Through mentored research with one of the faculty of the Division of Infectious Diseases, the Department of Microbiology and Immunology or with the Epidemiology Division of the State Health Department, fellows become familiar with problems of host defense mechanisms, epidemiology and pathogenesis, statistics, experimental design, modern research techniques, critical analysis of data, and organization of data for presentation and publication.
The investigators use state of the art techniques in epidemiology, clinical research design, virology, molecular biology, genetics, cell biology, and immunology. All fellows are encouraged and funded to attend an annual national meeting of the Infectious Disease Society of America (IDSA), where they are expected to present the results of their research.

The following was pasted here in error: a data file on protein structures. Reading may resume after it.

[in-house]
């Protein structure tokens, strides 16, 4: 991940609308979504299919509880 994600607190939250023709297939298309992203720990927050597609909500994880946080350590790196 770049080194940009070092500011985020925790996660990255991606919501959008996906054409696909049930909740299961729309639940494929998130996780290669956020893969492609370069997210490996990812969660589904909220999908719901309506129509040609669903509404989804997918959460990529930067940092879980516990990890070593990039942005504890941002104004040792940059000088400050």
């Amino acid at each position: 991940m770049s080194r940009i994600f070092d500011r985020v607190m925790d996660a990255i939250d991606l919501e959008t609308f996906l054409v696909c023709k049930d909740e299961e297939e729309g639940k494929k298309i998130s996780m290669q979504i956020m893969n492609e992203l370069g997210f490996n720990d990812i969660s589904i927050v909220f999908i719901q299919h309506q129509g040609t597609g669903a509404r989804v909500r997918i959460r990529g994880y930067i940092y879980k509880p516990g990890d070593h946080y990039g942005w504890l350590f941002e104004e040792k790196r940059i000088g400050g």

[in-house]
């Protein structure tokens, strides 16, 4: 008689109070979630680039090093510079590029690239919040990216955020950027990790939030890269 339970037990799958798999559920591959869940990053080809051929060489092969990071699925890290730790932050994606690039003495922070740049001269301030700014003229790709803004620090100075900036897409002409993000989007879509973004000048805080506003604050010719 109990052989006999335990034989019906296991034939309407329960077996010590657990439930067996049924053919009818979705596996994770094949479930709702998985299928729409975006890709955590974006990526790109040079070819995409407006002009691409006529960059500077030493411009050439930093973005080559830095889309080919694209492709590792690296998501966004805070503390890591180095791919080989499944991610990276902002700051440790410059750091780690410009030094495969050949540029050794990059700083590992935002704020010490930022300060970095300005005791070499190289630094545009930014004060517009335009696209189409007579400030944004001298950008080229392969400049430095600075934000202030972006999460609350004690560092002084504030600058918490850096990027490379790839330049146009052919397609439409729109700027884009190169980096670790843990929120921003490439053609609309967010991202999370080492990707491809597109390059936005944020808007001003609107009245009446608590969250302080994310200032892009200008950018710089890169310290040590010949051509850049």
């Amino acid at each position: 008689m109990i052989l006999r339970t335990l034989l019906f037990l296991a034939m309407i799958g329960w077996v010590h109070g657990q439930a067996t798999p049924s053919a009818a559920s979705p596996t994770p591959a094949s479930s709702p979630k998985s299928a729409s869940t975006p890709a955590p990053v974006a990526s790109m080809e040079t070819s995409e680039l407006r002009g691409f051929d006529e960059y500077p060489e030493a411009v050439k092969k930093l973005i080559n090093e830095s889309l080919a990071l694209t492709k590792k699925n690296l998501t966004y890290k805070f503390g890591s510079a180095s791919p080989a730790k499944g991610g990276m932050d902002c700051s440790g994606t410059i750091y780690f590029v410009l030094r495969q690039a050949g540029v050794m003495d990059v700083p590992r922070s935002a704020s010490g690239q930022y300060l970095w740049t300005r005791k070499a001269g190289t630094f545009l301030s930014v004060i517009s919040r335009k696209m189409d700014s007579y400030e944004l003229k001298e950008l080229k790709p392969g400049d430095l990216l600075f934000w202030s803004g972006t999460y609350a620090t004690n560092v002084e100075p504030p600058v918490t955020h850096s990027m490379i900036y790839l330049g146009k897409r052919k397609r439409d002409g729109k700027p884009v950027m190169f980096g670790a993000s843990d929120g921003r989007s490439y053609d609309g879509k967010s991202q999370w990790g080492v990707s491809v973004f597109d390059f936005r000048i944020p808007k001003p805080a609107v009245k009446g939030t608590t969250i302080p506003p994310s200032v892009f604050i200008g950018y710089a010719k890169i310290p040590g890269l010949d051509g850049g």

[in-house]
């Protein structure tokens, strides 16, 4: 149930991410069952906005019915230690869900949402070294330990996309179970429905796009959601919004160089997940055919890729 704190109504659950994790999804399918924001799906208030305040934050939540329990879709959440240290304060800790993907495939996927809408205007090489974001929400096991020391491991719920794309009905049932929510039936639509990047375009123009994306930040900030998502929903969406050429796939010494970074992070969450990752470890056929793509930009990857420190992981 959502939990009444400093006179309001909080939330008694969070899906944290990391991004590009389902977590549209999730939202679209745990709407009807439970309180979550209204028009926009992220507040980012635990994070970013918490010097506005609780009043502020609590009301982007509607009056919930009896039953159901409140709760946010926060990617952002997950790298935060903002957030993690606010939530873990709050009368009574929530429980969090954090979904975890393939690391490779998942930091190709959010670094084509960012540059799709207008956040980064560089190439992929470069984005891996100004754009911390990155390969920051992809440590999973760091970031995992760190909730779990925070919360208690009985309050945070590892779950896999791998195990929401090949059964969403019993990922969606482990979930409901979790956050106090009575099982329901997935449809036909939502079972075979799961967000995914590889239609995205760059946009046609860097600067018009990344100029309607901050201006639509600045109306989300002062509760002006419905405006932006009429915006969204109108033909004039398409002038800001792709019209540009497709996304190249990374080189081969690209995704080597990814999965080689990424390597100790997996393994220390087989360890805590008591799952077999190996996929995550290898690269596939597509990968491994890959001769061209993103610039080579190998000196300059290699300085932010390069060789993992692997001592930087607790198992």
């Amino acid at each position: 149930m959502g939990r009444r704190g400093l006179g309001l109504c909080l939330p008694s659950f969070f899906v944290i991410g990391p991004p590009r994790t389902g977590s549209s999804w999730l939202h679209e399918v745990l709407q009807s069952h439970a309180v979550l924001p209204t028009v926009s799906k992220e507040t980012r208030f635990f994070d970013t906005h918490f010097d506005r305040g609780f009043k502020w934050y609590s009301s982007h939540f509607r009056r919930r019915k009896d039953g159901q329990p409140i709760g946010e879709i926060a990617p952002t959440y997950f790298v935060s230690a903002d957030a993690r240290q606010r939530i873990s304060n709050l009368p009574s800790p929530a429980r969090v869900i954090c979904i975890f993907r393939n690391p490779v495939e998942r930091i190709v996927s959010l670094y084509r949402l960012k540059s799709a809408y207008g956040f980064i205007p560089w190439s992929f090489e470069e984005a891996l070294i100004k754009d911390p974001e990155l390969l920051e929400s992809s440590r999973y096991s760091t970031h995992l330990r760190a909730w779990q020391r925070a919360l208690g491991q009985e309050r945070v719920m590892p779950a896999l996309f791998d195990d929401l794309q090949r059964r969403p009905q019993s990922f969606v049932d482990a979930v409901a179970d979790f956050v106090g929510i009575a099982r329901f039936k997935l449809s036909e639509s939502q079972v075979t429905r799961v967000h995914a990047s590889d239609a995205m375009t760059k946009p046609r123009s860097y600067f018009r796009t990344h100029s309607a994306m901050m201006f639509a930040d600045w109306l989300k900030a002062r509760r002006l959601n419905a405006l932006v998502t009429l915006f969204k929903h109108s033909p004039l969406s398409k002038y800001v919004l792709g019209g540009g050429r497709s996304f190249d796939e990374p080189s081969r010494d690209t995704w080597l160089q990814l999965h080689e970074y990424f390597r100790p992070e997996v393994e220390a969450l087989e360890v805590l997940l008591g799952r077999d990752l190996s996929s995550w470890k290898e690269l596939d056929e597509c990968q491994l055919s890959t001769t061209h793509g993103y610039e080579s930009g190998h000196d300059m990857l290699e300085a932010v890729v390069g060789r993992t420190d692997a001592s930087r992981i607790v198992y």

Research projects may be clinical, epidemiological or laboratory investigations. They are expected to be of sufficient quality to be presented at national meetings and submitted for publication in a peer reviewed medical journal. Mentor-fellow arrangements are made sometime during the first year, after sufficient time has elapsed to become acquainted with the faculty and ongoing research opportunities. The total time devoted to research activities will depend on the fellow's long-term career objectives, but is expected to be at least twelve months in duration.
Current research interests of the faculty are broad, and include molecular pathogenesis of various viral and bacterial infections; basic science and clinical based research with HIV; research in our CDC/NIH "Emerging Pathogens" program; hospital epidemiology; epidemiology and mechanisms of antiviral and antibiotic resistance; pharmacokinetics and toxicity of antimicrobial agents; and clinical evaluation of new antimicrobial agents.